Kramer v. State Ret. Bd., 2008 UT App 351 (Standing and Contract Interpretation)

Mr. Kramer signed an enrollment form for insurance through PEHP for his wife and himself, in which he agreed to the terms of the Master Policy, which included a subrogation clause. Mrs. Kramer was in an automobile accident. PEHP paid over $30,000 of Mrs. Kramer’s medical expenses resulting from the accident. The Kramers sued the tortfeasor. PEHP notified the Kramers’ counsel of their subrogation rights. The Kramers settled their claim for $100,000 without notifying PEHP or allowing it to be involved in the process. PEHP tried to collect the $30,000 it had paid from the Kramers, but they refused to pay. The Utah Retirement Board (the Board) eventually granted summary judgment in favor of PEHP.

The court of appeals concluded that PEHP had standing to prosecute this case before the Board because PEHP comes within the broad definition of the statutory term “person” and PEHP has suffered a distinct and palpable injury. Summary judgment was appropriate because there are no disputed facts here, and the court of appeals can easily see how the hearing officer reached the conclusions he did based on the undisputed facts. The Master Policy was also a valid and binding contract for the following reasons: there is no ambiguity shown because the Kramers did not argue any alternate interpretations for terms they claim are ambiguous; there was no improper incorporation by reference; the reasonable expectations doctrine is not law in Utah; the Kramers were responsible for reviewing the policy prior to enrollment; and the common law doctrine that the tort victim must be made whole before subrogration rights are triggered can be modified by contract, which it was here.

Disposition: Affirmed.

Corwell v. Corwell, 2008 UT App 49 (Cohabitant Abuse Act)

Stacey Hall, formerly Stacey Corwell, filed a verified petition for protective order against Rocky Corwell, which the district court granted. Corwell objected arguing that he and Hall were not cohabitants as defined in the Cohabitant Abuse Act since they never lived together and their marriage had been annulled. The district court overruled Corwell’s objection and determined that the parties previous marital status was sufficient to confer jurisdiction under the Act.

Corwell appealed. The court of appeals reversed the district court and determined that a marriage annulled prior to the events giving rise to the protective order petition would not support cohabitant status.

Disposition: Reversed.

A.B. v. State (In re V.L. and P.L.), 2008 UT App 88 (Termination of Parental Rights)

Mother was the biological parent of four children. Husband was the biological father of two of those children, and A.B. was the biological father of the other two children (the Children), both of whom were born while Mother was married to Husband. Mother’s, Husband’s, and A.B.’s parental rights were all terminated. This appeal concerned the termination of A.B.’s parental rights in the Children.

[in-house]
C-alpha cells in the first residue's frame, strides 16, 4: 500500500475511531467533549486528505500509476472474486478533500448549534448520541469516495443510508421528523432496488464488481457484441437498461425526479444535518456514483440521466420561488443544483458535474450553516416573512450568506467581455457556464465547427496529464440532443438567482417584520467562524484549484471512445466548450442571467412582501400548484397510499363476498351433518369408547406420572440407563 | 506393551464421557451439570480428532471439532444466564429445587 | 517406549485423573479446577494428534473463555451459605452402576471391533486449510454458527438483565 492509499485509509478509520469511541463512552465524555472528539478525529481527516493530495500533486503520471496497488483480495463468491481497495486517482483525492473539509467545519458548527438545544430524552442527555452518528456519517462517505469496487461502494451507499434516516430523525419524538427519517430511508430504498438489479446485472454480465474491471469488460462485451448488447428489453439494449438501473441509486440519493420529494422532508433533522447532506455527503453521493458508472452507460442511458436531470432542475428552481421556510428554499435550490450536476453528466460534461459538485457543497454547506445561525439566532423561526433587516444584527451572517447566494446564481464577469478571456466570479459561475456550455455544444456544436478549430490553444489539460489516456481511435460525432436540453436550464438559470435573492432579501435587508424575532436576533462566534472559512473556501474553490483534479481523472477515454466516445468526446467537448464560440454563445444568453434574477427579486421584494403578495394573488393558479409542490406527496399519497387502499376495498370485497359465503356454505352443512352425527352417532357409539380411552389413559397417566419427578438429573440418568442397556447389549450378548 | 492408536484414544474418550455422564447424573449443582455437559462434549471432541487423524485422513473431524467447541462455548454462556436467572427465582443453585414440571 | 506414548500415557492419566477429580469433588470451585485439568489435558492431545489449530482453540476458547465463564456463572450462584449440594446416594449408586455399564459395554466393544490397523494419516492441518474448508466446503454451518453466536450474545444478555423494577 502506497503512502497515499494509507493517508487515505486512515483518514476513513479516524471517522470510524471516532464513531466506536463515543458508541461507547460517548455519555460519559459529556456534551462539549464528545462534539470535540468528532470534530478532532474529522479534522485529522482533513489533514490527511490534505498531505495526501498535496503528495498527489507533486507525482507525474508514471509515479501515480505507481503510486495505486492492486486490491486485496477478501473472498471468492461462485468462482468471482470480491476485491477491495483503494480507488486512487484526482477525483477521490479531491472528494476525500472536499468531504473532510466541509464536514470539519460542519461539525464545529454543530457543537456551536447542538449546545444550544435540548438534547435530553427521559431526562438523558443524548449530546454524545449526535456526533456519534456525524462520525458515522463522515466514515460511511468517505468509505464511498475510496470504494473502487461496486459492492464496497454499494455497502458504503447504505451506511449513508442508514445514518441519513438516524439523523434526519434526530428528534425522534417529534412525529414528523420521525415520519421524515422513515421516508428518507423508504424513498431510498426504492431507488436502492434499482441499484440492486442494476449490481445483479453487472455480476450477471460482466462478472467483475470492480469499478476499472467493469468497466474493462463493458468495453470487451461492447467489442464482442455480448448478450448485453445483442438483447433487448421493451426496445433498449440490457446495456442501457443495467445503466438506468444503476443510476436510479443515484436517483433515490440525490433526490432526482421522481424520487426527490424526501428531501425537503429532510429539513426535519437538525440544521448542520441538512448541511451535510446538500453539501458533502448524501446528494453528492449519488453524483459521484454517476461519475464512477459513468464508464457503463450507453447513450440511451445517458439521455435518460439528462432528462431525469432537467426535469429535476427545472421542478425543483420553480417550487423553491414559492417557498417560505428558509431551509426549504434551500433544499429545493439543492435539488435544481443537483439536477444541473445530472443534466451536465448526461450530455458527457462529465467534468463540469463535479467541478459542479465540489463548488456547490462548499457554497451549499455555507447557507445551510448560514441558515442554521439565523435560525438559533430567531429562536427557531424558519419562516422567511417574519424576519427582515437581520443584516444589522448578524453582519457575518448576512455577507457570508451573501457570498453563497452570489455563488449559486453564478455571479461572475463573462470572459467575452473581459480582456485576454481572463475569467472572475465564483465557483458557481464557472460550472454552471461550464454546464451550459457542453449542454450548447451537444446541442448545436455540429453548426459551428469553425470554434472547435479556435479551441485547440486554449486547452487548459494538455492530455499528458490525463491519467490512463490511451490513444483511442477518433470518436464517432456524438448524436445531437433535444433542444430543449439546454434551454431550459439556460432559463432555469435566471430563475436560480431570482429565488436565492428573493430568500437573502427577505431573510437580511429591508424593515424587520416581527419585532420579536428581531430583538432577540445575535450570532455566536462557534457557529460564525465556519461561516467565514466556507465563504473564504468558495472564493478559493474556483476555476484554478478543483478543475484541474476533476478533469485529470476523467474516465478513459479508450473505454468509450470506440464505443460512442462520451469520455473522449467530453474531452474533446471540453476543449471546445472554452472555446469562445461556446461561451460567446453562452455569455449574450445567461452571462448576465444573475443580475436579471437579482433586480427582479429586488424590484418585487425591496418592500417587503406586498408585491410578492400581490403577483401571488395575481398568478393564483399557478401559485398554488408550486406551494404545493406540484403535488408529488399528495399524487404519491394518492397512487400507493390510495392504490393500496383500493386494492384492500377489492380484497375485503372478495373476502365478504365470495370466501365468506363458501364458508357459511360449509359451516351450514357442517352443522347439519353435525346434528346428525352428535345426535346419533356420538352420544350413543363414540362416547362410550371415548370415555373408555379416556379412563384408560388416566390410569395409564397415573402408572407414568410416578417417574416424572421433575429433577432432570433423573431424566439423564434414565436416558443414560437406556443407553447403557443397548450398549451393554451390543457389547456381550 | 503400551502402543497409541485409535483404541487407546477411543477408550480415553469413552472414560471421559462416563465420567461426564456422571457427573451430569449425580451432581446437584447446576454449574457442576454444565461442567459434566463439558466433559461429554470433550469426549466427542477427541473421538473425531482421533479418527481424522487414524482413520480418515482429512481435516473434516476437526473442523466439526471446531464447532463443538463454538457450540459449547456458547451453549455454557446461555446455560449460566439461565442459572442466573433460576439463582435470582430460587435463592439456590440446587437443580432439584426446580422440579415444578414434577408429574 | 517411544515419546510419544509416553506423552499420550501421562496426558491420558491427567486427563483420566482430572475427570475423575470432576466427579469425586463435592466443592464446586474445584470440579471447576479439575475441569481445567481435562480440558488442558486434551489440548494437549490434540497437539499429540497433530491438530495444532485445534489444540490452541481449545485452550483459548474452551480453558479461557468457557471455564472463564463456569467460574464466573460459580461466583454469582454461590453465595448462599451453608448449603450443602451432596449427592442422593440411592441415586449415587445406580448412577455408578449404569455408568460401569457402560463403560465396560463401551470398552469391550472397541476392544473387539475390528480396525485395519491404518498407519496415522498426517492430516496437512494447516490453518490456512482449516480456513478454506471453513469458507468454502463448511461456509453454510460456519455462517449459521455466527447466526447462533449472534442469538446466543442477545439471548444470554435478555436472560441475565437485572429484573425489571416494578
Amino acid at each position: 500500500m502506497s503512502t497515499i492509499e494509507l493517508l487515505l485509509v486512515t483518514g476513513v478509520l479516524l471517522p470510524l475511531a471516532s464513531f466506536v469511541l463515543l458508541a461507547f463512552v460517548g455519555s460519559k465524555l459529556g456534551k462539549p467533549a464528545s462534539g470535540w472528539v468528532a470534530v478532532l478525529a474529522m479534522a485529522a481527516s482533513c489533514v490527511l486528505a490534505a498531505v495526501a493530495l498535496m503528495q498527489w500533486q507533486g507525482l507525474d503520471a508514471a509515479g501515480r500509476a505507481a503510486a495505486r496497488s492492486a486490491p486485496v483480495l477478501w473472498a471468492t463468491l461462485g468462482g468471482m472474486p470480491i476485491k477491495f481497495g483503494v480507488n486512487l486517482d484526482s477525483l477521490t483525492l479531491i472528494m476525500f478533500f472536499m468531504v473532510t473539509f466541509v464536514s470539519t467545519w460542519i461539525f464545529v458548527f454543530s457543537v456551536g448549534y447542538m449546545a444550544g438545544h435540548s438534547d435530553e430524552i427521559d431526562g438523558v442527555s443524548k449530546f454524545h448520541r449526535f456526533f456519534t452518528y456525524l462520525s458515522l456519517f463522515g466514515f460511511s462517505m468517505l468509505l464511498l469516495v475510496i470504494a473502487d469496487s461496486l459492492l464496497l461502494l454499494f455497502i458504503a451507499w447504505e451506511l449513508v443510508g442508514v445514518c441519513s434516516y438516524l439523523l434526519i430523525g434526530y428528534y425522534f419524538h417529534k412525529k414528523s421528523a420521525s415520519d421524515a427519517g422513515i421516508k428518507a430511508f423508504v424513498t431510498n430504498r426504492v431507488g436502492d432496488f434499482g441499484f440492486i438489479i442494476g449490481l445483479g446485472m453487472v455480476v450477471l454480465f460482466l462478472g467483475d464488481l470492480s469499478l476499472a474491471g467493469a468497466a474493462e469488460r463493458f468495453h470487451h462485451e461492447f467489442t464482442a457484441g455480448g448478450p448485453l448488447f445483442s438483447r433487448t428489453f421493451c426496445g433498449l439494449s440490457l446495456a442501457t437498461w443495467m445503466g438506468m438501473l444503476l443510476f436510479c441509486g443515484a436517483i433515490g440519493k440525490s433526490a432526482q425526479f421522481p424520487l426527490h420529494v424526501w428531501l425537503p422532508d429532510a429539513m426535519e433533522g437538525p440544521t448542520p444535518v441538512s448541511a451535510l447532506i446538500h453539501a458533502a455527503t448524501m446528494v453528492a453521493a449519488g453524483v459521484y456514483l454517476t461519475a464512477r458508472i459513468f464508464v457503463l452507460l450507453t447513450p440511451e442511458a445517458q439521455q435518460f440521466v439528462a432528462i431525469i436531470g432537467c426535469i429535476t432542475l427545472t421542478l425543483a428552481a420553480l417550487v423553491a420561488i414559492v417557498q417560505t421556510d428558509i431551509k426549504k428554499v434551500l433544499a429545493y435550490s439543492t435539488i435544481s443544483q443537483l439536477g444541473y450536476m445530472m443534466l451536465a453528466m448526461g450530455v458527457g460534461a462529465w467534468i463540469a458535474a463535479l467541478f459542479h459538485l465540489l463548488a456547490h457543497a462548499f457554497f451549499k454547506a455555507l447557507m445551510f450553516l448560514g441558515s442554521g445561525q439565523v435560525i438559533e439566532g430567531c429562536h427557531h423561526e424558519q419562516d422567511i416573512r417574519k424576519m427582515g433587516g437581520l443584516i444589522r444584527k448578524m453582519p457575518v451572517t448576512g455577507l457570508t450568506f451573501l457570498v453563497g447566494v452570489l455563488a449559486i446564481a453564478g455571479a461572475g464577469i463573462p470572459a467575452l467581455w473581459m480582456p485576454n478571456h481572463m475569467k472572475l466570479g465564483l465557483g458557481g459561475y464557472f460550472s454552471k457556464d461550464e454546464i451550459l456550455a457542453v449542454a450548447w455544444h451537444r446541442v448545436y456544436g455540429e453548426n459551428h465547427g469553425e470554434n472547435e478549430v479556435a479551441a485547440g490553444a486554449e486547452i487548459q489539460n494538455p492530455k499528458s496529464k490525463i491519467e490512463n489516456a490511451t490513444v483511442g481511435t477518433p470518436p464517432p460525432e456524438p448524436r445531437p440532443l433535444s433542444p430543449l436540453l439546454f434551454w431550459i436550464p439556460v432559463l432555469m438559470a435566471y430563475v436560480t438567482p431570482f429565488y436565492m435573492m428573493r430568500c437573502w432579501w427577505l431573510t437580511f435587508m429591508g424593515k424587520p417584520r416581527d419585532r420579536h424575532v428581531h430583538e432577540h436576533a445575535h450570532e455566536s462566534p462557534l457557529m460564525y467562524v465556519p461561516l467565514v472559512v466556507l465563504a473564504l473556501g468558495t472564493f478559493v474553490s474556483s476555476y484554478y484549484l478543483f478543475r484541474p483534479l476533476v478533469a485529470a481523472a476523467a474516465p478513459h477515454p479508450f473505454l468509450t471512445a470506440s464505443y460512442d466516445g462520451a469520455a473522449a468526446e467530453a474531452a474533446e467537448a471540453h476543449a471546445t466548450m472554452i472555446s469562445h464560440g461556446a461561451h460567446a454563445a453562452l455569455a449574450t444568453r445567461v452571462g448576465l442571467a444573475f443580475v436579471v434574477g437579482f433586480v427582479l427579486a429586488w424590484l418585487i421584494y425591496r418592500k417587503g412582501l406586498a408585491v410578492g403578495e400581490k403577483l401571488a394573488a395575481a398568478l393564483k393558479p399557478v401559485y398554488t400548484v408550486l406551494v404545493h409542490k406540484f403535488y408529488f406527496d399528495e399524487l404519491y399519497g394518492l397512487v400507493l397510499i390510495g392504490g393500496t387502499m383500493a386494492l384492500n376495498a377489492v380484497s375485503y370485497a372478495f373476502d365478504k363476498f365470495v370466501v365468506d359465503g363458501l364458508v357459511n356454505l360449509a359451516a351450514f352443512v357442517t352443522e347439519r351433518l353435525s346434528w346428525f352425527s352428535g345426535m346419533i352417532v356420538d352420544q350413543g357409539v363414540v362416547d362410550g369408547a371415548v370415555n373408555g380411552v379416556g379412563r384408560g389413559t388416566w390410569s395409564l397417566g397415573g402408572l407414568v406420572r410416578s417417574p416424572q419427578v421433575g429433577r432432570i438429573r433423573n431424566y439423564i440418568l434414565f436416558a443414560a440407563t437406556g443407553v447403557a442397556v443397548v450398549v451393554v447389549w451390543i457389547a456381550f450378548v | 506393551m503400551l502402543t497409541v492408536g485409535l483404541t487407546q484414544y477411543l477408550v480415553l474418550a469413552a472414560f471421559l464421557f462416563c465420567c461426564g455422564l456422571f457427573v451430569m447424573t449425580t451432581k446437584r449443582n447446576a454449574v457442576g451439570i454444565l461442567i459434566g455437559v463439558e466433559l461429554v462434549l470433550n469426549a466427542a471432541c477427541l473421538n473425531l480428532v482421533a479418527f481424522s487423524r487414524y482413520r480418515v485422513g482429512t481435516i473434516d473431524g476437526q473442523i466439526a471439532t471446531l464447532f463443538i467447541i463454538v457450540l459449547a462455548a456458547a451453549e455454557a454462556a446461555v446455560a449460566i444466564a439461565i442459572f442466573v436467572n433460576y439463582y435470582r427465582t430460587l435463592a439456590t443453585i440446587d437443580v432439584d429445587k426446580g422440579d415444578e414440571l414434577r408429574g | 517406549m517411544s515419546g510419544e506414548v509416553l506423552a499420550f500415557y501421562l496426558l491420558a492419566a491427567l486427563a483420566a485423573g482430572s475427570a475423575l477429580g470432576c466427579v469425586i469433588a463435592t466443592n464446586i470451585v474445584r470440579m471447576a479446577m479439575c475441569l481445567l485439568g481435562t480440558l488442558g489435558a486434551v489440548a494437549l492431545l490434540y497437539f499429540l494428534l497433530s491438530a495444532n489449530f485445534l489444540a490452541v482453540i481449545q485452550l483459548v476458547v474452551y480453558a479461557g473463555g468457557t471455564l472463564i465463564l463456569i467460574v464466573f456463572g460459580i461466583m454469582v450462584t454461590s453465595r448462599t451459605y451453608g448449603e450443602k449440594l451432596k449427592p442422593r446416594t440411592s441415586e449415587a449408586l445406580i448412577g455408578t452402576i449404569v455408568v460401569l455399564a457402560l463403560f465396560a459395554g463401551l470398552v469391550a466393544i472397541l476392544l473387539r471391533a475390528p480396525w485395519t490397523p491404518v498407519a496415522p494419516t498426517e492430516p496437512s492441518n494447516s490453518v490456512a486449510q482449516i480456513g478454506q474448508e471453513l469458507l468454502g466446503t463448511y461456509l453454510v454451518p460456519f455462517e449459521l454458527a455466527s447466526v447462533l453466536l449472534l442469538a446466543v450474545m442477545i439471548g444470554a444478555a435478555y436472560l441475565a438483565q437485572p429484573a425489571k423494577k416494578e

The court of appeals affirmed the juvenile court’s decision terminating A.B.’s parental rights on the basis of the Utah Supreme Court’s recent decision In re B.R., 2007 UT 82, 171 P.3d 435, in which the supreme court emphasized “the juvenile court’s broad discretion to evaluate the totality of the evidence regarding both the parent’s past behavior and present circumstances.” 2008 UT App 88, ¶ 21. We concluded that the juvenile court’s decision was sufficiently supported by the evidence and that it did not exceed its discretion in discrediting the testimony of Mother and A.B. to find that A.B. had abandoned the Children and was an unfit parent.

The court of appeals also concluded that the juvenile court’s denial of A.B.’s motion for a continuance, which was filed when A.B. was appointed new counsel two weeks before the termination proceedings, was not an abuse of discretion. The Utah Supreme Court has granted trial courts substantial discretion in determining whether to grant a continuance. Here, A.B. did not show that the failure to provide a continuance was prejudicial to his case. Rather, he merely made vague allegations that he was attempting to obtain new evidence and the short time frame would not allow his counsel to make timely objections. Granting the continuance, on the other hand, would inconvenience the other parties.

With respect to A.B.’s ineffective assistance of counsel claim, the court of appeals concluded that counsel’s performance was not deficient where he failed to seek custody of the Children because the juvenile court had previously denied A.B.’s petition for visitation. Accordingly, a request for custody of the Children would likely have been denied.

Disposition: Affirmed.

In re C.D., 2008 UT App 477 (Cert. Filed) (Indian Child Welfare Act)

The Division of Child and Family Services (DCFS) originally obtained custody of C.D. and three of her siblings (the Children) due to Mother’s mental health issues. Mother agreed to transfer guardianship and custody of the Children to Grandfather, but Mother’s parental rights were not terminated. Mother, Grandfather, and the Children are members of the Navajo Nation and therefore any child custody proceedings involving the Children are governed by the Indian Child Welfare Act (ICWA). See 25 U.S.C. §§ 1901-63 (2000) (the ICWA). After Mother, Grandfather, and the Children had been living together for approximately four years, the State removed the Children and again initiated child custody proceedings due to allegations that Grandfather was mentally and physically abusing the Children.